In this example, the dilation parameter $η$ was set to be 15. In total, 6300 points were collocated on the whole boundary. The initial guess of the three-dimensional free surface was composed of 1800 boundary collocation points, as depicted in Figure 15. In total, 70 iterations were used to achieve the stopping criterion by the relaxation scheme. To verify the result with those from previous studies, we selected the profile on $y = 2.5$ and compared the computed free surface with others published studies [1,42,43,44,45,46], as shown in Figure 16.

#### 5.3. Flow Through an Earth Dam in Three Dimensions

The flow through an earth dam with a moving surface in three dimensions is presented in Figure 17. The dimensions of the example are 100, 5 and 18 m in length, width and height, respectively. The Dirichlet data were assigned as on $Γ a d i j$ and on $Γ b c e f$. The no-flow Neumann boundary condition to simulate the imperious boundary was given on $Γ a b c d$, $Γ a b h j$ and $Γ d c g i$. On the moving surface, the following boundary conditions are given as
In this example, the dilation parameter $η$ was set to be 8. In total, 6300 points were collocated on the whole boundary. The initial guess of the three-dimensional free surface was composed of 1800 boundary collocation points, as depicted in Figure 18. In total, 150 iterations were used to achieve the stopping criterion by the relaxation scheme. To verify the result with those from previous studies, we selected the profile on $y = 2.5$ and compared the computed free surface with others published studies [1,47], as shown in Figure 19.

## 6. Discussion

In this study, a meshless method based on the MFS for the nonlinear free surface flows in three dimensions was investigated. Since the adjustment of the mesh generation for the mesh-based methods during the iteration process is difficult, most application of the moving boundary problems are also limited in two dimensions. To model the flow problems with a free surface, the over-specified boundary conditions are assigned on the free surface boundary so that the relaxation method in conjunction with the MFS can then be solved. The advantage of the MFS is that it avoids the difficult three-dimensional mesh generation and the points are only collocated on the problem boundary. Furthermore, the proposed method may especially advantageous for dealing with three-dimensional geometric complexity including several typical dam problems. The comparison of results shows that the position of the free surface using the MFS almost identically with other methods.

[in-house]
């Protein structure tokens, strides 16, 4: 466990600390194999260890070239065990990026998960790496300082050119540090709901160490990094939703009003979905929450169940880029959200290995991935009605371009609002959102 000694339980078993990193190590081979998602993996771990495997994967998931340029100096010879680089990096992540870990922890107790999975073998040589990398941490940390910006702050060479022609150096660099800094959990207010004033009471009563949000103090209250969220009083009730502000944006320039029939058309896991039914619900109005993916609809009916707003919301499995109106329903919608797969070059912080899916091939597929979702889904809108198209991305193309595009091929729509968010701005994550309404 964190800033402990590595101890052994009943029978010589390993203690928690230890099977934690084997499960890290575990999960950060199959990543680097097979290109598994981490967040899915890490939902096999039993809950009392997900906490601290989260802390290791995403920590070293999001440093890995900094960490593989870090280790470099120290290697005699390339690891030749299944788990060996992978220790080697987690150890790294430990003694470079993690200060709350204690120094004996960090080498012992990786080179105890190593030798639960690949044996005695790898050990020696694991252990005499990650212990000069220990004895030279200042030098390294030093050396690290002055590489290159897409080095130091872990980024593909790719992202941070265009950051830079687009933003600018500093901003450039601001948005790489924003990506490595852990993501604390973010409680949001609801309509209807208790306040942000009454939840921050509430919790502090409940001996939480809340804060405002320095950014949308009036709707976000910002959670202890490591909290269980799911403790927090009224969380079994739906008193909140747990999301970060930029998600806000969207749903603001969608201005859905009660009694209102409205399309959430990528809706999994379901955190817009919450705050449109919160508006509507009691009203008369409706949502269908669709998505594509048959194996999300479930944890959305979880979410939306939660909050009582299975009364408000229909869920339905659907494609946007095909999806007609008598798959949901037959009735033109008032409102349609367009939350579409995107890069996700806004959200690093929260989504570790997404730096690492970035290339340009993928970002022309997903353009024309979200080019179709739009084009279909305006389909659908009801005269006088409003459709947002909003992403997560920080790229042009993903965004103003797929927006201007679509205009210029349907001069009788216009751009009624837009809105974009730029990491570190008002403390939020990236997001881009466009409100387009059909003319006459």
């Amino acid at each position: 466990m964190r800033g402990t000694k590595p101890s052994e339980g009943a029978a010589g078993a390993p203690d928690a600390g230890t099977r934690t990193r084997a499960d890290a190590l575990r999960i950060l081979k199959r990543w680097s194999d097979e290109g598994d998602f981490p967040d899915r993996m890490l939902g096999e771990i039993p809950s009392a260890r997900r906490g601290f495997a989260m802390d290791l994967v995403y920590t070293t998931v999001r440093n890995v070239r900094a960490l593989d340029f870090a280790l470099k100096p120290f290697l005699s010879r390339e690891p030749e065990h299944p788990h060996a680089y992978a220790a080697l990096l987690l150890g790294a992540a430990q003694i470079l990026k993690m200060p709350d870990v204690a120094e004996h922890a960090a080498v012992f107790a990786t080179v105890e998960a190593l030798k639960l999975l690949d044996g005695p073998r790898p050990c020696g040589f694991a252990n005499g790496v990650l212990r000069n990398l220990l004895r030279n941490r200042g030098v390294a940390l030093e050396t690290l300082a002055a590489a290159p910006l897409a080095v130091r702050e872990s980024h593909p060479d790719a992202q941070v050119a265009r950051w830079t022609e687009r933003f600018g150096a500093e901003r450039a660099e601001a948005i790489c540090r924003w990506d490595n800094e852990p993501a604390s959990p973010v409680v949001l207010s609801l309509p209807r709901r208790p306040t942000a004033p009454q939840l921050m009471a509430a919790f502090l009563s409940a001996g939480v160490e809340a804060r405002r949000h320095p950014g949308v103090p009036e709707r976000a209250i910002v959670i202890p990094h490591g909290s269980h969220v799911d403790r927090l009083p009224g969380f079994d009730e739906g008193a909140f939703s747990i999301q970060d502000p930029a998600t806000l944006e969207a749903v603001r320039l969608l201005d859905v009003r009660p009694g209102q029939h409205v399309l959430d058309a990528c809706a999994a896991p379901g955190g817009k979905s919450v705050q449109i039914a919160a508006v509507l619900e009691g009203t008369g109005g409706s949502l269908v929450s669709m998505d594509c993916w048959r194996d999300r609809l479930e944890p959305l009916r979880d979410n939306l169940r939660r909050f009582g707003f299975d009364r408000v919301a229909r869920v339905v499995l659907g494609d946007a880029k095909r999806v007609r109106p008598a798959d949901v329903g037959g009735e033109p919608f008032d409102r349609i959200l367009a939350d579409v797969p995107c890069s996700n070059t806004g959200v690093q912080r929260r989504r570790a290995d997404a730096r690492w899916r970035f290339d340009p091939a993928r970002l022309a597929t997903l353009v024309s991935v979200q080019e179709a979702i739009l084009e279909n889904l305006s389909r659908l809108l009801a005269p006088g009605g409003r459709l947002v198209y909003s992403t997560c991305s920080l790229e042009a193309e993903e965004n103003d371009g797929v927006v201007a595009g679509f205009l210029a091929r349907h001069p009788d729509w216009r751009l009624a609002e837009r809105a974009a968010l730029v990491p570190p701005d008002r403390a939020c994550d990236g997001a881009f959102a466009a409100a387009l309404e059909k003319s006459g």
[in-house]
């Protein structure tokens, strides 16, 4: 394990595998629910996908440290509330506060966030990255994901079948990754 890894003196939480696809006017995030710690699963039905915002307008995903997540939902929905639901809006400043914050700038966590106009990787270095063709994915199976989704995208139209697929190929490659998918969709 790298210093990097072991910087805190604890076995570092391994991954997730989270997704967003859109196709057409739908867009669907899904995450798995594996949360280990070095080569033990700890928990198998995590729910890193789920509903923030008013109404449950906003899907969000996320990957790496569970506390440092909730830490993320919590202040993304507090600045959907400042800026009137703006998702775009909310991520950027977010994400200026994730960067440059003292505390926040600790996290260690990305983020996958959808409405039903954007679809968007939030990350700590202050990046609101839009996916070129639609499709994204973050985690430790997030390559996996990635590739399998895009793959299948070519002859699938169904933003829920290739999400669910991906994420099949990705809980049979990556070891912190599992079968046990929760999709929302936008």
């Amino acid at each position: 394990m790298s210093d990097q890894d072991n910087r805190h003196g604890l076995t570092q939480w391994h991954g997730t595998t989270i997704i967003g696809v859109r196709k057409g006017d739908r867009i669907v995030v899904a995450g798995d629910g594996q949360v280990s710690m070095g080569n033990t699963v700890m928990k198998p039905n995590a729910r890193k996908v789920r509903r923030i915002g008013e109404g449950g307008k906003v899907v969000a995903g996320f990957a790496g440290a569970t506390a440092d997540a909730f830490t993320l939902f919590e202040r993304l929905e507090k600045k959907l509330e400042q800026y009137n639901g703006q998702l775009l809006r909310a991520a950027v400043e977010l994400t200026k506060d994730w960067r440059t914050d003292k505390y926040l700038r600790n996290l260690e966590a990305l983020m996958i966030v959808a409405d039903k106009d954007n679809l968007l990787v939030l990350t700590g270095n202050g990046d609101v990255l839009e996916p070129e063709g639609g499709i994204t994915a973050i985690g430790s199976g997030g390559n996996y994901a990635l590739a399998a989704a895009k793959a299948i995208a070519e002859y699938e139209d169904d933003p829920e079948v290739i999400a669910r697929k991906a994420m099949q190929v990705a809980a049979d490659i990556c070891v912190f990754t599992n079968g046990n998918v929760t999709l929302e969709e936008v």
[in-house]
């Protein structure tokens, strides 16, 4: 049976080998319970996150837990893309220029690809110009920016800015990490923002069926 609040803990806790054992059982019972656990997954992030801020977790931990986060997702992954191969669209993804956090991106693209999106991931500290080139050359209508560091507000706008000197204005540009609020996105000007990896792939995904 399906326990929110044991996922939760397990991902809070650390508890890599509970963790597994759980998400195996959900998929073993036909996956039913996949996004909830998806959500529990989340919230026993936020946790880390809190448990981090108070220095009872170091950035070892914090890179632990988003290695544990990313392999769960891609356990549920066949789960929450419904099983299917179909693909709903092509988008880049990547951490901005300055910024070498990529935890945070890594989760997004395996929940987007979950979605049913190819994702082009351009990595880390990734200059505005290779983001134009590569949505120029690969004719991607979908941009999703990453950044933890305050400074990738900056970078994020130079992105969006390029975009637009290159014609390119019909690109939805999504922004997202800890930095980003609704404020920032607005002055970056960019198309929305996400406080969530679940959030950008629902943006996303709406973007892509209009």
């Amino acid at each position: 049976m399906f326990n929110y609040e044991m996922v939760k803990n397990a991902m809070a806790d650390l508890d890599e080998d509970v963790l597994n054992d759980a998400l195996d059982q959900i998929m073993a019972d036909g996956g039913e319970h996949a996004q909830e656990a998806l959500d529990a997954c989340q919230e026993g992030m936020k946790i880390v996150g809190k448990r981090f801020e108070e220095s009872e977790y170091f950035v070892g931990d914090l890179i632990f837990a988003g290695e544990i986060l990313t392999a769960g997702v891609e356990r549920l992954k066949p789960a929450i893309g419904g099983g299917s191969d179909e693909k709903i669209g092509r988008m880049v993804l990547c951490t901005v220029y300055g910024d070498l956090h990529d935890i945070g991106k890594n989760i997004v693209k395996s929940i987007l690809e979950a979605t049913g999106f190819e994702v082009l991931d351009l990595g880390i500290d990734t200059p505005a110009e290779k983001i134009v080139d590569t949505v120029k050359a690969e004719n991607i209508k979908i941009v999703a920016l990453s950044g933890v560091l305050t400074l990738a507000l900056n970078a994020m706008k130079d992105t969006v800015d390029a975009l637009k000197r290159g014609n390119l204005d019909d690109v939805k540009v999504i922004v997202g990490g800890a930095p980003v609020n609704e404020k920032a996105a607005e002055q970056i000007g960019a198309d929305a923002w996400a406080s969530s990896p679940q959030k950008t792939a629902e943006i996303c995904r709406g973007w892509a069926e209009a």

## 7. Conclusions

This paper presents the study on solving three-dimensional free surface flow problems in arbitrary geometries using the moving boundary-type meshless method based on the MFS. The proposed method is verified and application examples are performed. The significance of the research is addressed as follows: